The beauty of Sabino Canyon from the Phoneline trail. (Image: Kathryn Reed)

There was no waterfall.

This had nothing to do with our excursion being in late October. It had everything to do with being on the wrong trail. A trail that has no waterfalls no matter the time of year.

It didn’t matter. Our unplanned route was stunningly beautiful. A ranger’s suggestion to make it a loop made it even more sensational.

Looking toward Tucson from the Sabino Canyon Recreation Area. (Image: Kathryn Reed)

Sabino Canyon leads to the Pusch Ridge Wilderness Area. The 57,000-acre wilderness area was designated such in 1978, the same year private vehicles were banned from the canyon road. The whole area is part of the Coronado National Forest in Tucson, Arizona.

Today, an emissions-free shuttle takes people up the three-plus mile road to where an abundance of trails begin. We opted to walk the road with a few others. (The Sabino Canyon Recreation Area has more than 30 miles of trails.)

The rocky ridge line above us made me feel small. Saguaro and other desert plants grew from these rocks, looking other-worldly at times because it seemed like there was no dirt binding them to the ground.

While we didn’t see much wildlife, a roadrunner couldn’t decide if it wanted to cross the road or stay to the side where it was almost camouflaged against the terrain.

Roadrunners are popular in this part of the world. (Image: Kathryn Reed)

Once off the pavement, the trail was entirely single-track. Some was decomposed rock, other times it was like stairs of rocks. Much of it necessitated looking down.

Information provided by the U.S. Forest Service says, “The Santa Catalina Mountains were formed over 12 million years ago, Over time, the land around them sank, forming valleys while the mountain range was left standing. Episodes of erosion produced thousands of feet of sediment which now liked beneath Tucson.”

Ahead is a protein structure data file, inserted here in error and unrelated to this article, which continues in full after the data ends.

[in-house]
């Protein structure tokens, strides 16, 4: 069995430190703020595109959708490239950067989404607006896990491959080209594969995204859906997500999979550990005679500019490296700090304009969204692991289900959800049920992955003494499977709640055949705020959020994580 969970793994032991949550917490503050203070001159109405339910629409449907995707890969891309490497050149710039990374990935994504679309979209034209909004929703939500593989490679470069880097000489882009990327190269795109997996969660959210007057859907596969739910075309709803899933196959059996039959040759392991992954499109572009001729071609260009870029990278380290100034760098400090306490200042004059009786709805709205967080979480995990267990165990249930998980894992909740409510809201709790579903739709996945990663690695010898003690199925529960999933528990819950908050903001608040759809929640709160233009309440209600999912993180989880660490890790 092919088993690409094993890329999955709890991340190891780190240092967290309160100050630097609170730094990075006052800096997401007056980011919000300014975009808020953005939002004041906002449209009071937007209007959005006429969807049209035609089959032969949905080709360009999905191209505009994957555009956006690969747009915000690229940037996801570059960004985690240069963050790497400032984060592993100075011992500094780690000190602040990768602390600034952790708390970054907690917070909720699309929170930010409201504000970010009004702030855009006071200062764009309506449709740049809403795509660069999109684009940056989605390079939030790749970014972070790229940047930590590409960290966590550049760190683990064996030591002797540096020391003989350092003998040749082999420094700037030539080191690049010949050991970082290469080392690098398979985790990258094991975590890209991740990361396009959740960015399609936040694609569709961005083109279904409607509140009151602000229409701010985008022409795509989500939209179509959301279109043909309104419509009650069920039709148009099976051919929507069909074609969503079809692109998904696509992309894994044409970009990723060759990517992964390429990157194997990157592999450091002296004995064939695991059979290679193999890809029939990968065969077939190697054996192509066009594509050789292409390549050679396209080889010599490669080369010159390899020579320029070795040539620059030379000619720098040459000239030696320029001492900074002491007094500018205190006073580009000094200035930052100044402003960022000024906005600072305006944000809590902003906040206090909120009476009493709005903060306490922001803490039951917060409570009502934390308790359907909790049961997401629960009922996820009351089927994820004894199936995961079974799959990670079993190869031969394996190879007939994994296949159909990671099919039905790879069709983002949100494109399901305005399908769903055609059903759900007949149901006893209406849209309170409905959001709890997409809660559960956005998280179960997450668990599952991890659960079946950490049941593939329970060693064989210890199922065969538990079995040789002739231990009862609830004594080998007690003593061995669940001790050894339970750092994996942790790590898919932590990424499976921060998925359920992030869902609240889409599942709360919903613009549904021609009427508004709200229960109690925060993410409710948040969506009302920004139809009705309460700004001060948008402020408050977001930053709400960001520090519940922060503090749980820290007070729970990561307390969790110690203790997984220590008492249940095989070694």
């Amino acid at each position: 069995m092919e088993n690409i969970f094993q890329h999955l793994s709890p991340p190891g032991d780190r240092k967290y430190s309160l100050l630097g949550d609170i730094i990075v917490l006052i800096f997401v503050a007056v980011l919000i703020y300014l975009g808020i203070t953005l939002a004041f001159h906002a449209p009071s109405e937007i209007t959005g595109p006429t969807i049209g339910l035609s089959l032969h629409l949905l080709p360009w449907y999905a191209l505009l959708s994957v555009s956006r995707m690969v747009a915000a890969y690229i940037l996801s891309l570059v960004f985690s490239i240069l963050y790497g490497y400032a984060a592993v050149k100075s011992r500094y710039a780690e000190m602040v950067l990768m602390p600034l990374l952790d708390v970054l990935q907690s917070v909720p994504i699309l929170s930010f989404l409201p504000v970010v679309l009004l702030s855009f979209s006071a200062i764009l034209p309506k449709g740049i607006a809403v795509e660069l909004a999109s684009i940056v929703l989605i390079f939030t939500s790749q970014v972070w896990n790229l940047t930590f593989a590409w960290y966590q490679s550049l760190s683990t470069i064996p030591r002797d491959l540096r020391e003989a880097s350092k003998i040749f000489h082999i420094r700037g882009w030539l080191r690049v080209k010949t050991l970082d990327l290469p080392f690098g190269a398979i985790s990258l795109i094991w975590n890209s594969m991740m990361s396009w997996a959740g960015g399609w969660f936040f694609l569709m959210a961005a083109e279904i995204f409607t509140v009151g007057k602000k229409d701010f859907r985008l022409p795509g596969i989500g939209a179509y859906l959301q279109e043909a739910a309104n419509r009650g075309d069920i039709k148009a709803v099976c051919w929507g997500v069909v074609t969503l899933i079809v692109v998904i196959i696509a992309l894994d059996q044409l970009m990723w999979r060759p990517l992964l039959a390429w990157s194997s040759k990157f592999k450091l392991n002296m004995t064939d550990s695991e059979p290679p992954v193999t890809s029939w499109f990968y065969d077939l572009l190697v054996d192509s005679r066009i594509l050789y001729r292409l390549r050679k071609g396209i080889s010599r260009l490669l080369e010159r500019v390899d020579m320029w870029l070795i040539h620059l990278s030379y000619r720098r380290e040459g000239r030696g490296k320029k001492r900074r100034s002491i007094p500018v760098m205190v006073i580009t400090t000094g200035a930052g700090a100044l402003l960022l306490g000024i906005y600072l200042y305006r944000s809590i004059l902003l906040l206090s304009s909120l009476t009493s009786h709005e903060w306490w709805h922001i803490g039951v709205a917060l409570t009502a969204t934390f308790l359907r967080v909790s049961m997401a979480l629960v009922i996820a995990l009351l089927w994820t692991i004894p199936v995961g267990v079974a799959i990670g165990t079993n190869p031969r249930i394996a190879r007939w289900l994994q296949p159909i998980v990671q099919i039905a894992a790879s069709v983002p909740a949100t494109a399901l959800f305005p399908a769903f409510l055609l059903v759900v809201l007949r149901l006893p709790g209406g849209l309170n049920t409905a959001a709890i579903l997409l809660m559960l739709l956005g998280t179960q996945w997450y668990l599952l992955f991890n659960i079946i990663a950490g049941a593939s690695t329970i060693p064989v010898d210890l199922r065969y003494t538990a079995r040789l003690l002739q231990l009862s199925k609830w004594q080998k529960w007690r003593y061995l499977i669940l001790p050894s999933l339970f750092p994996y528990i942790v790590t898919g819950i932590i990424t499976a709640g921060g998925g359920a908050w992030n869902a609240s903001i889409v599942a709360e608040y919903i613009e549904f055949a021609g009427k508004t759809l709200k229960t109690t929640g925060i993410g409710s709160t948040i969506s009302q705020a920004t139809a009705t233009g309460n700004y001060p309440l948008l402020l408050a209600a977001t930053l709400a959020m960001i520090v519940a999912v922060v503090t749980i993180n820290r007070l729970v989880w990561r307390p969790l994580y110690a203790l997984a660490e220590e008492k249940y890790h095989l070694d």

Large rock formations line the canyon. (Image: Kathryn Reed)

What I was surprised to learn is most of the rock is granite. Surprised because it doesn’t look like the granite of the Sierra. There is also a “banded gray-and-white metamorphic rock called Catalina Gneiss,” according to the Forest Service.

The road was a gradual climb, with the dirt trail ascending as well. It didn’t feel like we had climbed more than 1,400 feet. But then when peering down at the road the people looked like ants.

Various kinds of cacti grow throughout this national forest. (Image: Kathryn Reed)

A few spots had substantial drop offs. It would have been painful tumbling onto sharp rocks and prickly cactus. Fortunately, when my fear of heights was triggered, I could lean away from the drop and grab onto the rock wall.

We finished the day hiking 9.72 miles, with an elevation gain of 1,463 feet. We reached a maximum elevation of 3,788 feet, and a minimum of 2,671. It should have been a little shorter mileage-wise, but I said we should zig when should have zagged.

There is a $8 parking fee, no pets allowed in the recreation area, and cycling is limited to certain days and hours. The tram is an extra fee.

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